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Varying strength of cognitive markers and biomarkers to predict conversion and cognitive decline in an early-stage-enriched mild cognitive impairment sample.
J Alzheimers Dis 2015; 44(2):625-33JA

Abstract

BACKGROUND

Several cognitive, neuroimaging, and cerebrospinal fluid (CSF) markers predict conversion from mild cognitive impairment (MCI) to Alzheimer's disease (AD) dementia. However, predictors might be more or less powerful depending on the characteristics of the MCI sample.

OBJECTIVE

To investigate which cognitive markers and biomarkers predict conversion to AD dementia and course of cognitive functioning in a MCI sample with a high proportion of early-stage MCI patients.

METHODS

Variables known to predict progression in MCI patients and hypothesized to predict progression in early-stage MCI patients were selected. Cognitive (long-delay free recall, regional primacy score), imaging (hippocampal and entorhinal cortex volumes, fornix fractional anisotropy), and CSF (Aβ1-42/t-tau, Aβ1-42) variables from 36 MCI patients were analyzed with Cox regression and mixed-effect models to determine their individual and combined abilities to predict time to conversion to AD dementia and course of global cognitive functioning, respectively.

RESULTS

Those variables hypothesized to predict the course of early-stage MCI patients were most predictive for MCI progression. Specifically, regional primacy score (a measure of word-list position learning) most consistently predicted conversion to AD dementia and course of cognitive functioning. Both the prediction of conversion and course of cognitive functioning were maximized by including CSF Aβ1-42 and fornix integrity biomarkers, respectively, indicating the complementary information carried by cognitive variables and biomarkers.

CONCLUSION

Predictors of MCI progression need to be interpreted in light of the characteristics of the respective MCI sample. Future studies should aim to compare predictive strengths of markers between early-stage and late-stage MCI patients.

Authors+Show Affiliations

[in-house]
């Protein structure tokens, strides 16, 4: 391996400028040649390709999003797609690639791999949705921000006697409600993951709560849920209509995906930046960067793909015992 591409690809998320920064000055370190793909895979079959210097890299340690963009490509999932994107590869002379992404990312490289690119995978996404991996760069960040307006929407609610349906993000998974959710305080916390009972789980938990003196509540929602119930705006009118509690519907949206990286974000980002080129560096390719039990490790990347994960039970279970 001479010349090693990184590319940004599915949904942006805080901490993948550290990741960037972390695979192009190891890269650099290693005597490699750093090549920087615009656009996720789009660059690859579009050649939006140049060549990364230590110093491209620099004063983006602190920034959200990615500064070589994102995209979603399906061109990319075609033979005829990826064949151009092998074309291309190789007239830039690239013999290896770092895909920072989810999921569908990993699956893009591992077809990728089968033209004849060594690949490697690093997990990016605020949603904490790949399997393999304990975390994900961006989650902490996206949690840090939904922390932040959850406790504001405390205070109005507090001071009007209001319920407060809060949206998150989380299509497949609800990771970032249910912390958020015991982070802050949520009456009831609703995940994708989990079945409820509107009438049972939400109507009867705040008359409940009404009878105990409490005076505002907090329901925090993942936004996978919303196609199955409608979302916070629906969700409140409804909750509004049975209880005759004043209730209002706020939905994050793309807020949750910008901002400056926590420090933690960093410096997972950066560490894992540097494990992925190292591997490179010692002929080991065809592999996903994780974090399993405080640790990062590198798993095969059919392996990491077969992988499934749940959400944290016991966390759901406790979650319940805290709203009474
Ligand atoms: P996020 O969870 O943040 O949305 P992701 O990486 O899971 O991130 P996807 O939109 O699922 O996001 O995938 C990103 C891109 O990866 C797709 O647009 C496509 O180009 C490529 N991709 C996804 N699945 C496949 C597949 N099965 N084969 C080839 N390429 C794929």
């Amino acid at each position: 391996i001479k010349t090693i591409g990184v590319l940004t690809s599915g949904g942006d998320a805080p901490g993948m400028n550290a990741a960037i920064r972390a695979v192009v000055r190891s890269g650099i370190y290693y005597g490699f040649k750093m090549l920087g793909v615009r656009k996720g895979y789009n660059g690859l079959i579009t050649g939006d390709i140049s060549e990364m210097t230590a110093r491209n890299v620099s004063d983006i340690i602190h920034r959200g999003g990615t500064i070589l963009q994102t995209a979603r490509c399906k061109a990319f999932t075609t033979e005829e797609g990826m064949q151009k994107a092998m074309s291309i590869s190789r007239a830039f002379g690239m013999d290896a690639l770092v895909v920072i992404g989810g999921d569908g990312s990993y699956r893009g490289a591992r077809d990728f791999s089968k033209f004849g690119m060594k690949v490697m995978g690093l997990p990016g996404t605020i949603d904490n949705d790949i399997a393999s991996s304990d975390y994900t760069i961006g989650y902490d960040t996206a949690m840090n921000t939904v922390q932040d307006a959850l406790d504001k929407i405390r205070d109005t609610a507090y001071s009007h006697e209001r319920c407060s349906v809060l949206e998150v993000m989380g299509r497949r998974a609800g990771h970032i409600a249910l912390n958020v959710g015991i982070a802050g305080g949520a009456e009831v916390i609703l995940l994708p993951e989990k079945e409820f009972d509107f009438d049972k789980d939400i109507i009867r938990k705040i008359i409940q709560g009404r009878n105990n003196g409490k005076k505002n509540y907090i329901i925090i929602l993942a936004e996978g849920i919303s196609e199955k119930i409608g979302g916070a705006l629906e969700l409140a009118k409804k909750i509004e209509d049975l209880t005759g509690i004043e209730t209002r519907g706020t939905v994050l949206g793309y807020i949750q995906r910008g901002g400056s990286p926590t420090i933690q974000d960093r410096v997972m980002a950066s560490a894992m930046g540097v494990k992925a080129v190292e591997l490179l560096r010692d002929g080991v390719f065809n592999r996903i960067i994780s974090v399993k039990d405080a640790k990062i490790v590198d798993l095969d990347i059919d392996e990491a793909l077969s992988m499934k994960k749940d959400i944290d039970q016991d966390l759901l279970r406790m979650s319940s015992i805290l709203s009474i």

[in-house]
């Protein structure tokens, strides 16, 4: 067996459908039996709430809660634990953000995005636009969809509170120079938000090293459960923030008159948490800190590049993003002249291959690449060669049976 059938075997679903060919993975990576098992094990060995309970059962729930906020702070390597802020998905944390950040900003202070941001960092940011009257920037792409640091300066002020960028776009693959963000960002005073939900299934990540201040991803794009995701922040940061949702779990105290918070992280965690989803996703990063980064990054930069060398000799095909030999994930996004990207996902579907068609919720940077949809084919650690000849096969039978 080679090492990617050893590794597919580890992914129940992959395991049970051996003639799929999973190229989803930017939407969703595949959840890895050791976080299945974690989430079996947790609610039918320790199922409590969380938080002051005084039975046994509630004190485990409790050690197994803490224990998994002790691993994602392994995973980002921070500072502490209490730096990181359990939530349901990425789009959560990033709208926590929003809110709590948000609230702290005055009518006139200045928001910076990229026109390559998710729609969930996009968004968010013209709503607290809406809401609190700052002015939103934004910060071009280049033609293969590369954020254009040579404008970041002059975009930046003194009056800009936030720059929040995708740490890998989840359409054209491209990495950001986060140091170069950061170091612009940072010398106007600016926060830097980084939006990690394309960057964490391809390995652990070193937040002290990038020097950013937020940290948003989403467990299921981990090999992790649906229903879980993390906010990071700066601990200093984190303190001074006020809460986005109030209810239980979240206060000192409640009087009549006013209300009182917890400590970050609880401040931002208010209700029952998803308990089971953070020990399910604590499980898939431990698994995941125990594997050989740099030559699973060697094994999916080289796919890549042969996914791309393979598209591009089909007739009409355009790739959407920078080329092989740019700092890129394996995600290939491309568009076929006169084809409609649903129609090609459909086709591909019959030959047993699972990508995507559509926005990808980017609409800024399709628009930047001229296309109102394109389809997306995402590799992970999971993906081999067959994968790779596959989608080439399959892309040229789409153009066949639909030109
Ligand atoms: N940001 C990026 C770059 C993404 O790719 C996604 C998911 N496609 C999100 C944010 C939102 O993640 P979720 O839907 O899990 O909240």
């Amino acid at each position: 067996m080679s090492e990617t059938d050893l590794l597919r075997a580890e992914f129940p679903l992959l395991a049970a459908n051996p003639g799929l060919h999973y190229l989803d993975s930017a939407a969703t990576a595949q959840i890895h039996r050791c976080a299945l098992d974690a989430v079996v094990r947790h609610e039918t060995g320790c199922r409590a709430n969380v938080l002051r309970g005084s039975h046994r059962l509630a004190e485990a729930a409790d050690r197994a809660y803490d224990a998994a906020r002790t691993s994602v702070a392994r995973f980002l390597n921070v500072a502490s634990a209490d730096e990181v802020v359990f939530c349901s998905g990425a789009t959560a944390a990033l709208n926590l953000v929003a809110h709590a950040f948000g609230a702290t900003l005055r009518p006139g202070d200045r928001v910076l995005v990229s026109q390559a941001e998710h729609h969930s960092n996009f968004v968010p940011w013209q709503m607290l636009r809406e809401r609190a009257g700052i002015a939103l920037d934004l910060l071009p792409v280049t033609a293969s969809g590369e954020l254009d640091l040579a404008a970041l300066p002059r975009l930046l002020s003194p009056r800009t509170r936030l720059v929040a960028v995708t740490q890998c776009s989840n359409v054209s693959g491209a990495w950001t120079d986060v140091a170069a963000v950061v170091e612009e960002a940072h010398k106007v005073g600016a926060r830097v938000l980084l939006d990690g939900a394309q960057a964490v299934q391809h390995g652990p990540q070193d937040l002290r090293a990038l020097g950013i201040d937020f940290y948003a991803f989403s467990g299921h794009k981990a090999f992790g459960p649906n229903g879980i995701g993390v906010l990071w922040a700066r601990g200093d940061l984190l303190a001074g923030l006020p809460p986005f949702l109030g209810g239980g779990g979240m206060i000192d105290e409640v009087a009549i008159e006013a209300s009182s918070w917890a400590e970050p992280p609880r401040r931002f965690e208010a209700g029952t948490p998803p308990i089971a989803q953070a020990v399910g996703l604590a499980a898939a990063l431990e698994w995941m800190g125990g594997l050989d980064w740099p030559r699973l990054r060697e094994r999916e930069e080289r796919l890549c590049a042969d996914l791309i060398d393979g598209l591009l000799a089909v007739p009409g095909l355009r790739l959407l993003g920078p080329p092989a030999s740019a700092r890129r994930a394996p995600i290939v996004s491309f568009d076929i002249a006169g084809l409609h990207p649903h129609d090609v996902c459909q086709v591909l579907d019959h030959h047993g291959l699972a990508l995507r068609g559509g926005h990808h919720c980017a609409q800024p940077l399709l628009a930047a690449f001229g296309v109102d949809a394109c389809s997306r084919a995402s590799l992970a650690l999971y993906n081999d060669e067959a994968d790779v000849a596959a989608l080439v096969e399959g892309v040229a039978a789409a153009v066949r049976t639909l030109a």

Memory Clinic, University Center for Medicine of Aging Basel, Felix Platter-Hospital, Basel, Switzerland.Memory Clinic, University Center for Medicine of Aging Basel, Felix Platter-Hospital, Basel, Switzerland.Memory Clinic, University Center for Medicine of Aging Basel, Felix Platter-Hospital, Basel, Switzerland Centre for Speech, Language and the Brain, Department of Experimental Psychology, Cambridge, UK.Department of Mathematics and Technology, University of Applied Sciences Koblenz, Koblenz, Germany.Department of Laboratory Medicine, University Hospital Basel, Basel, Switzerland.Department of Neurology, Universitätsmedizin Mannheim, Mannheim, Germany.Memory Clinic, University Center for Medicine of Aging Basel, Felix Platter-Hospital, Basel, Switzerland.Memory Clinic, University Center for Medicine of Aging Basel, Felix Platter-Hospital, Basel, Switzerland Department of Neurology, University Hospital Basel, Basel, Switzerland.

Pub Type(s)

Journal Article
Research Support, Non-U.S. Gov't

Language

eng

PubMed ID

25322924

Citation

Egli, Simone C., et al. "Varying Strength of Cognitive Markers and Biomarkers to Predict Conversion and Cognitive Decline in an Early-stage-enriched Mild Cognitive Impairment Sample." Journal of Alzheimer's Disease : JAD, vol. 44, no. 2, 2015, pp. 625-33.
Egli SC, Hirni DI, Taylor KI, et al. Varying strength of cognitive markers and biomarkers to predict conversion and cognitive decline in an early-stage-enriched mild cognitive impairment sample. J Alzheimers Dis. 2015;44(2):625-33.